Following the 2018 decline in the prices of Bitcoin and other cryptocurrencies, stakeholders in Iceland believe more resources should be employed in other aspects of the emerging cryptocurrency and blockchain technology industry.
The 2017 Bitcoin Mining Mania
At the height of Bitcoin mania in 2017 when the price was surging rapidly, miners flocked to Iceland. With its rich geothermal potential and cheap energy, the Arctic island proved a haven for Bitcoin mining companies looking to make huge profits.
Thus, giants like BitFury, Genesis, etc. came into the domestic scene, outmuscling the local cryptocurrency mining enthusiasts. Such was the scale of the virtual currency mining craze that a high-profile Bitcoin mining heist even occurred at the start of 2018. In April, Dutch police apprehended the suspected mastermind of the “Big Bitcoin Heist” that saw the theft of 600 BTC mining computers worth about $2 million.
There is no consensus for the exact nature of the power consumed by cryptocurrency mining activities. However, everyone agrees that the process expels a lot of heat. Thus, the cold climate in the country plus its low electricity tariffs make it a prime location for establishing mega cryptocurrency mining facilities.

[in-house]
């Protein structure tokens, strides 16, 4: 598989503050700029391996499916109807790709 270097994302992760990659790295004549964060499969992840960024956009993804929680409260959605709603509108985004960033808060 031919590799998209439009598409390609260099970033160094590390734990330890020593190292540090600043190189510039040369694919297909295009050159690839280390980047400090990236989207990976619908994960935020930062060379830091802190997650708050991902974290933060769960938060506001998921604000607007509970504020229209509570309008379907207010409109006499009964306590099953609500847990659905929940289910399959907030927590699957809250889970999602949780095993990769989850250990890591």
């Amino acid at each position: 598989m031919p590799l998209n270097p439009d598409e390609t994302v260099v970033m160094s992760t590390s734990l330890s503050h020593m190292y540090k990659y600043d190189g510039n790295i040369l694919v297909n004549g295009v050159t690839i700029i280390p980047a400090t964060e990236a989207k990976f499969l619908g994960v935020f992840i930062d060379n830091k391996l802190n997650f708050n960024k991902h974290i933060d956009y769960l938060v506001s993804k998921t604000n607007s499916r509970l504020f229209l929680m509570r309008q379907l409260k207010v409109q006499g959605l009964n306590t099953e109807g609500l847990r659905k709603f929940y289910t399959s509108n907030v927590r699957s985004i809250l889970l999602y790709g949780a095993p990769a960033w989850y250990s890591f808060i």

Avoiding Another Economic Collapse
In recent times, however, the massive decline in cryptocurrency prices appears to be taking its toll on the mining sector. HashFlare, a popular cloud mining platform, recently discontinued its BTC mining service.
Understandably, stakeholders in the country do not want another repeat of the 2008 financial crisis where the country’s currency plummeted by more than 60 percent. By April 2018, when the Bitcoin price was somewhere in the mid-$7000 region, some experts predicted a likely collapse of the Icelandic BTC industry.
A Diversified Cryptocurrency Economy
Stakeholders like Halldór Jörgensson, the head of the Borealis Data Center in Keflavik, believe the emphasis should be on diversifying the country’s cryptocurrency industry. Speaking to Red Herring, Jörgensson said:
The demand is shifting more towards the pure blockchain business. So, you could say that the bitcoin wave, the big wave of bitcoin demand, has helped us to build out really fast because there were really aggressive or interested parties who wanted to do things and we managed to do the build-out.
Recently, billionaire tech VC Tim Draper predicted that the global cryptocurrency market would reach $80 trillion. Already, countries like Malta are expanding their capacity building efforts in several aspects of the emerging industry. Iceland could follow suit, becoming one of the global blockchain technology hubs.
Will Iceland’s economy benefit from a more diversified cryptocurrency and blockchain industry? Let us know your thoughts in the comment section below.
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